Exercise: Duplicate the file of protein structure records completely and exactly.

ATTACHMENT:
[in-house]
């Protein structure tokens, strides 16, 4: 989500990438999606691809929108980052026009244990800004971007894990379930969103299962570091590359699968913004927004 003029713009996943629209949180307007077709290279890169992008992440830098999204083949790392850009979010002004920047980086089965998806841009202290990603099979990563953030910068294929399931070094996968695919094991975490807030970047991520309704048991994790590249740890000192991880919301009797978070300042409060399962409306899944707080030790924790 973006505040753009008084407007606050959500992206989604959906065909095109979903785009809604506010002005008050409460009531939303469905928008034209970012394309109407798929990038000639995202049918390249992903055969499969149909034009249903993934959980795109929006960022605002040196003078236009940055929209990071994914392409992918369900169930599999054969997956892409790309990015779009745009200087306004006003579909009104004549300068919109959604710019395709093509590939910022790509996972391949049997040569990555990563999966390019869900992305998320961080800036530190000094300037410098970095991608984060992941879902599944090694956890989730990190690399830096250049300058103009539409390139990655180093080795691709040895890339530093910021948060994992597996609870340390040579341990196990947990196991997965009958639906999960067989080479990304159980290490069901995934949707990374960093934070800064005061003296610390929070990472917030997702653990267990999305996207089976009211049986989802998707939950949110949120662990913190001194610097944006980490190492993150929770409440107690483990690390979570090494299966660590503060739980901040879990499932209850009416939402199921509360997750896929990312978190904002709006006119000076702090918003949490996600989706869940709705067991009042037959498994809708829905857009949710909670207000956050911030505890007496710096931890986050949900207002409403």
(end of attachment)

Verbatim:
[in-house]
């Protein structure tokens, strides 16, 4: 989500990438999606691809929108980052026009244990800004971007894990379930969103299962570091590359699968913004927004 003029713009996943629209949180307007077709290279890169992008992440830098999204083949790392850009979010002004920047980086089965998806841009202290990603099979990563953030910068294929399931070094996968695919094991975490807030970047991520309704048991994790590249740890000192991880919301009797978070300042409060399962409306899944707080030790924790 973006505040753009008084407007606050959500992206989604959906065909095109979903785009809604506010002005008050409460009531939303469905928008034209970012394309109407798929990038000639995202049918390249992903055969499969149909034009249903993934959980795109929006960022605002040196003078236009940055929209990071994914392409992918369900169930599999054969997956892409790309990015779009745009200087306004006003579909009104004549300068919109959604710019395709093509590939910022790509996972391949049997040569990555990563999966390019869900992305998320961080800036530190000094300037410098970095991608984060992941879902599944090694956890989730990190690399830096250049300058103009539409390139990655180093080795691709040895890339530093910021948060994992597996609870340390040579341990196990947990196991997965009958639906999960067989080479990304159980290490069901995934949707990374960093934070800064005061003296610390929070990472917030997702653990267990999305996207089976009211049986989802998707939950949110949120662990913190001194610097944006980490190492993150929770409440107690483990690390979570090494299966660590503060739980901040879990499932209850009416939402199921509360997750896929990312978190904002709006006119000076702090918003949490996600989706869940709705067991009042037959498994809708829905857009949710909670207000956050911030505890007496710096931890986050949900207002409403």